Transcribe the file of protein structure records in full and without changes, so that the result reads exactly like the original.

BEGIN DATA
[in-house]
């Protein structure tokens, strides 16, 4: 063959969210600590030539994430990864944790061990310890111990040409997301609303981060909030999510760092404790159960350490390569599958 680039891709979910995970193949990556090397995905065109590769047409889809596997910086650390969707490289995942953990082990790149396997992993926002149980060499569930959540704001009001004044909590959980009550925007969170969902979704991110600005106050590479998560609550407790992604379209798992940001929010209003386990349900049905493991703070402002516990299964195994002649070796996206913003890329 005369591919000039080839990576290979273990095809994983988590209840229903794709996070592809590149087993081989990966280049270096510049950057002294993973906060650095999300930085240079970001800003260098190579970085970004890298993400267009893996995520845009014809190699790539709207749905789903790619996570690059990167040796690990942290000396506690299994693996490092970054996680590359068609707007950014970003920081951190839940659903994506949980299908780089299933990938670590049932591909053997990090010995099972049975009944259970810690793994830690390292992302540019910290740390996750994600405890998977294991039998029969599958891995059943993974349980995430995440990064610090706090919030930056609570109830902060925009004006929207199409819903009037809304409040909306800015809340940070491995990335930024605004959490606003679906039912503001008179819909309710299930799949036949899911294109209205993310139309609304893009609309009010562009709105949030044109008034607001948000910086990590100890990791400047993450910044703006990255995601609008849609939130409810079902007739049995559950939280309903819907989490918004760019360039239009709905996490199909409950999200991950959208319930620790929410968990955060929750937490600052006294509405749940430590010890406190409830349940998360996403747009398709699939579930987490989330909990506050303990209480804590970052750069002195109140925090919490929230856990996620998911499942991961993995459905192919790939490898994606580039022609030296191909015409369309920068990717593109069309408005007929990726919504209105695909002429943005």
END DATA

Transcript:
[in-house]
């Protein structure tokens, strides 16, 4: 063959969210600590030539994430990864944790061990310890111990040409997301609303981060909030999510760092404790159960350490390569599958 680039891709979910995970193949990556090397995905065109590769047409889809596997910086650390969707490289995942953990082990790149396997992993926002149980060499569930959540704001009001004044909590959980009550925007969170969902979704991110600005106050590479998560609550407790992604379209798992940001929010209003386990349900049905493991703070402002516990299964195994002649070796996206913003890329 005369591919000039080839990576290979273990095809994983988590209840229903794709996070592809590149087993081989990966280049270096510049950057002294993973906060650095999300930085240079970001800003260098190579970085970004890298993400267009893996995520845009014809190699790539709207749905789903790619996570690059990167040796690990942290000396506690299994693996490092970054996680590359068609707007950014970003920081951190839940659903994506949980299908780089299933990938670590049932591909053997990090010995099972049975009944259970810690793994830690390292992302540019910290740390996750994600405890998977294991039998029969599958891995059943993974349980995430995440990064610090706090919030930056609570109830902060925009004006929207199409819903009037809304409040909306800015809340940070491995990335930024605004959490606003679906039912503001008179819909309710299930799949036949899911294109209205993310139309609304893009609309009010562009709105949030044109008034607001948000910086990590100890990791400047993450910044703006990255995601609008849609939130409810079902007739049995559950939280309903819907989490918004760019360039239009709905996490199909409950999200991950959208319930620790929410968990955060929750937490600052006294509405749940430590010890406190409830349940998360996403747009398709699939579930987490989330909990506050303990209480804590970052750069002195109140925090919490929230856990996620998911499942991961993995459905192919790939490898994606580039022609030296191909015409369309920068990717593109069309408005007929990726919504209105695909002429943005």